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Reasons Why Owner’s Title Insurance Shouldn’t Be Optional

By Howard C. Stross
October 30, 2012
Owner's Title Insurance should not be optional

The Consumer Financial Protection Bureau is the name of the federal agency that has proposed the questionable rule discussed in the last posting to this blog. At best, the proposed rule is misguided in calling Owner’s Title Insurance protection “optional”. Calling an owner’s policy of title insurance optional in a real estate transaction has the real world potential of dissuading buyers from making sure they receive objective evidence of who owns the real estate the buyer is acquiring.

There are other consequences of not obtaining Owner’s Title Insurance at closing.

Here are two examples:

  1. A buyer would have nothing to inform buyer about any easement that impact or limits the use of the real estate.
  2. And the buyer would not have any assurance from a regulated title insurance company that any mortgage or other lien will be discharged at or shortly after closing.

Even inexpensive real estate is not inexpensive.

  • Not having objective proof of ownership and protection in the form of an owner’s policy of title insurance is like buying an expensive car without a warranty and without having your mechanic check it over before you buy.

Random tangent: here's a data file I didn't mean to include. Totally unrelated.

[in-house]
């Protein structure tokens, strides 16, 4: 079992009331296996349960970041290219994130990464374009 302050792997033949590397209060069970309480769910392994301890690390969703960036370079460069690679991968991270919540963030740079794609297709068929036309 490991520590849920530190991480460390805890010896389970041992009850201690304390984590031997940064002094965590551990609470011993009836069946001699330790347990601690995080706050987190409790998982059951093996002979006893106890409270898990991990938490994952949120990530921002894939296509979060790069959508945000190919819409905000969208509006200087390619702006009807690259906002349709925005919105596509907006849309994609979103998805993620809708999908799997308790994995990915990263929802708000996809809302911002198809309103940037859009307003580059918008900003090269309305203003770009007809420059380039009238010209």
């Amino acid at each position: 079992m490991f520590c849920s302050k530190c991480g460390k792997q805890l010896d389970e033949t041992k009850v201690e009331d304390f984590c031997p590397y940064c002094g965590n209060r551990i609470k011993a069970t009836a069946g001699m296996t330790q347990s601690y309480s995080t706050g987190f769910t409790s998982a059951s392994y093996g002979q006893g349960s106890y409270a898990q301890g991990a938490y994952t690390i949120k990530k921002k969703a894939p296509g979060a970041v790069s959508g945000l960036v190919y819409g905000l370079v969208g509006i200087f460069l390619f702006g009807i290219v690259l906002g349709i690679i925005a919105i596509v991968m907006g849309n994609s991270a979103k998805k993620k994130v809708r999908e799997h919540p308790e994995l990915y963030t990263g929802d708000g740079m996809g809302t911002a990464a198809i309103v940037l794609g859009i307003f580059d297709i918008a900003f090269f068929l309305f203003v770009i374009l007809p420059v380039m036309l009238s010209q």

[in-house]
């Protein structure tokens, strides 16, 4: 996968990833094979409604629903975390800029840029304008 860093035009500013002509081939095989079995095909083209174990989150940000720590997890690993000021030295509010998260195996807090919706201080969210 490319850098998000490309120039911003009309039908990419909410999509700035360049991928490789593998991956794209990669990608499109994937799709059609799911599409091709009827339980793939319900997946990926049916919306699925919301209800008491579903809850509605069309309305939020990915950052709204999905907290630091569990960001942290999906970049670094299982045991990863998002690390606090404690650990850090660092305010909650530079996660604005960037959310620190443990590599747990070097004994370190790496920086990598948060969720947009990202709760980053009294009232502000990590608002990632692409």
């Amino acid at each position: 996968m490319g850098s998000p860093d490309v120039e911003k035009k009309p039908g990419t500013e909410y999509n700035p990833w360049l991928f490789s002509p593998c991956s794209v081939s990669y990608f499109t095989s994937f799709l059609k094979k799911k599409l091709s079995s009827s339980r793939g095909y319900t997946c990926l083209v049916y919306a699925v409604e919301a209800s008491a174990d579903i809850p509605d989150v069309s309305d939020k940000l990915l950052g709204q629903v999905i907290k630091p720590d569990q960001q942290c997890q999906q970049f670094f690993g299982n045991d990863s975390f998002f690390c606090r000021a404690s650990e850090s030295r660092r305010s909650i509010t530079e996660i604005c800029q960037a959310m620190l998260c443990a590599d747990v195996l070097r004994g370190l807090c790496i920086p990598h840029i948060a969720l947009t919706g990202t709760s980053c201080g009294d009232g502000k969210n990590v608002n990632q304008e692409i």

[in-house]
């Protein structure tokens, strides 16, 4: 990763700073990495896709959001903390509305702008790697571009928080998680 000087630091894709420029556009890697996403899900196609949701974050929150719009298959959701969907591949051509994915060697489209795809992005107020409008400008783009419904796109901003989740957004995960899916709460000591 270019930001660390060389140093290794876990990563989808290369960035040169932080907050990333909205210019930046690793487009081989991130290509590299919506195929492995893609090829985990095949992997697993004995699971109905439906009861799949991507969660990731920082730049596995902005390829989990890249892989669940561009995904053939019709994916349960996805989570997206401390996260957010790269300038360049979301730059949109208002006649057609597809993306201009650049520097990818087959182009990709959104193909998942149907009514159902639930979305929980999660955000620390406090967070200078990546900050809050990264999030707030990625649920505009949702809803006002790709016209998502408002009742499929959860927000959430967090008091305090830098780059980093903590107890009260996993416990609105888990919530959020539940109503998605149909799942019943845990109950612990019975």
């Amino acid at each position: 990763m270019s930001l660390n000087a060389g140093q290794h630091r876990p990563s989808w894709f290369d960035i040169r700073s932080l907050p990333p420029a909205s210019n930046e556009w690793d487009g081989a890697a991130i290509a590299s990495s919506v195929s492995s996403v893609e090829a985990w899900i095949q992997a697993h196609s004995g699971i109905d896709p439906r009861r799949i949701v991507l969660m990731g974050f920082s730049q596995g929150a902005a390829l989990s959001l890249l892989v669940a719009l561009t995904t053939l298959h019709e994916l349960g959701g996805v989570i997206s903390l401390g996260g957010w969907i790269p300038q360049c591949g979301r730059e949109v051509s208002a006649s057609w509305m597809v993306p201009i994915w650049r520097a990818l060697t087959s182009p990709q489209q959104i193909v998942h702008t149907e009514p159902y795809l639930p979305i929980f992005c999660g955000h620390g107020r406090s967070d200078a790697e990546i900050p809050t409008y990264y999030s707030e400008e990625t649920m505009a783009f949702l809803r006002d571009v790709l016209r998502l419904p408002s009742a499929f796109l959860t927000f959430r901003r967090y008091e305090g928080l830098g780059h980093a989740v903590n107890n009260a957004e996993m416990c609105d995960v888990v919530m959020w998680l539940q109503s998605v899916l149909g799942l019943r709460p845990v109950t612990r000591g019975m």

• Problems that surface following the closing can be resolved with a claim on the Owner’s Title Insurance.
  • The typical additional cost for an owner’s policy issued together with a loan policy is nominal.

Because issuance of the lender’s policy of title insurance is not optional, it makes sense to get the owner’s protection at the time of closing when the cost is low. All institutional lenders require coverage in the form of a lender’s policy of title insurance. It protects the lender, but only the lender.

The purchase of Owner’s Title Insurance at the same time as the purchase of a lender’s policy of title insurance is a bargain.

By telling people that owner’s coverage is “optional”, that may encourage a buyer not to take advantage of a great value and worst of all, the buyer will not be protected. As always, I hope this article, the second of two articles on this subject, has been helpful to you.

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